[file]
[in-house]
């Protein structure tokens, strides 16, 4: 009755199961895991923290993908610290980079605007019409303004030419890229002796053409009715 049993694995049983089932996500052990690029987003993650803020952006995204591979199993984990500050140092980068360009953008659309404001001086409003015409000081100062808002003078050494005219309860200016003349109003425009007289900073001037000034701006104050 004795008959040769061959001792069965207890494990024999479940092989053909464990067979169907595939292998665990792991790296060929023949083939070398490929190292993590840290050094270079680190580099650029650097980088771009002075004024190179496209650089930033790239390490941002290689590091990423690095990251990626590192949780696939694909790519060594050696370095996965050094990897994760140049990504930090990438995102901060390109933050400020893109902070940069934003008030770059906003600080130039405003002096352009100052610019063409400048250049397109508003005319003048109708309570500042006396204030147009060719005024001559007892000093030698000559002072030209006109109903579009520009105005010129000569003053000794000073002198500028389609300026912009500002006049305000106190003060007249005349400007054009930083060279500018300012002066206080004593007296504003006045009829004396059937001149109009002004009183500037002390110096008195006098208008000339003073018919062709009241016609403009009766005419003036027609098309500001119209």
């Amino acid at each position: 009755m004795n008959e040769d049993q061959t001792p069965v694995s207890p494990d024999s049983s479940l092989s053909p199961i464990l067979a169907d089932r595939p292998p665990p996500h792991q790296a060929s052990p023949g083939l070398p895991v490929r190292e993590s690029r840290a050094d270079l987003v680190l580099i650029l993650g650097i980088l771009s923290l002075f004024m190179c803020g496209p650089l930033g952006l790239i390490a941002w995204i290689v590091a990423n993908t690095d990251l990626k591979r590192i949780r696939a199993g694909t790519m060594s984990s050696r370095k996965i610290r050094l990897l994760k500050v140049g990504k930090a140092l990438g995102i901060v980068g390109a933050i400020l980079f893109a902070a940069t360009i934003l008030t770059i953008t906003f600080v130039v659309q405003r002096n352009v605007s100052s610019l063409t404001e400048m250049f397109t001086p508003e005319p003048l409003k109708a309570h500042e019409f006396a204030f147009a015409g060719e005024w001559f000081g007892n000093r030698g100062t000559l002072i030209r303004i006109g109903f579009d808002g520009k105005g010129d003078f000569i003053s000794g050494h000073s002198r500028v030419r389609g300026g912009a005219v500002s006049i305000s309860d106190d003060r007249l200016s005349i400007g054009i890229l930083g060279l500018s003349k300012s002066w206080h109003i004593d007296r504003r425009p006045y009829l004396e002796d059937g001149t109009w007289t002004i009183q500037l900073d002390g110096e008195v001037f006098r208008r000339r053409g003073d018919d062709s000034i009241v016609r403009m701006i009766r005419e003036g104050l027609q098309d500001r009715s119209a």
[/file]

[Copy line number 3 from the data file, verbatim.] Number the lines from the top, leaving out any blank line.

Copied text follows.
């Amino acid at each position: 009755m004795n008959e040769d049993q061959t001792p069965v694995s207890p494990d024999s049983s479940l092989s053909p199961i464990l067979a169907d089932r595939p292998p665990p996500h792991q790296a060929s052990p023949g083939l070398p895991v490929r190292e993590s690029r840290a050094d270079l987003v680190l580099i650029l993650g650097i980088l771009s923290l002075f004024m190179c803020g496209p650089l930033g952006l790239i390490a941002w995204i290689v590091a990423n993908t690095d990251l990626k591979r590192i949780r696939a199993g694909t790519m060594s984990s050696r370095k996965i610290r050094l990897l994760k500050v140049g990504k930090a140092l990438g995102i901060v980068g390109a933050i400020l980079f893109a902070a940069t360009i934003l008030t770059i953008t906003f600080v130039v659309q405003r002096n352009v605007s100052s610019l063409t404001e400048m250049f397109t001086p508003e005319p003048l409003k109708a309570h500042e019409f006396a204030f147009a015409g060719e005024w001559f000081g007892n000093r030698g100062t000559l002072i030209r303004i006109g109903f579009d808002g520009k105005g010129d003078f000569i003053s000794g050494h000073s002198r500028v030419r389609g300026g912009a005219v500002s006049i305000s309860d106190d003060r007249l200016s005349i400007g054009i890229l930083g060279l500018s003349k300012s002066w206080h109003i004593d007296r504003r425009p006045y009829l004396e002796d059937g001149t109009w007289t002004i009183q500037l900073d002390g110096e008195v001037f006098r208008r000339r053409g003073d018919d062709s000034i009241v016609r403009m701006i009766r005419e003036g104050l027609q098309d500001r009715s119209a």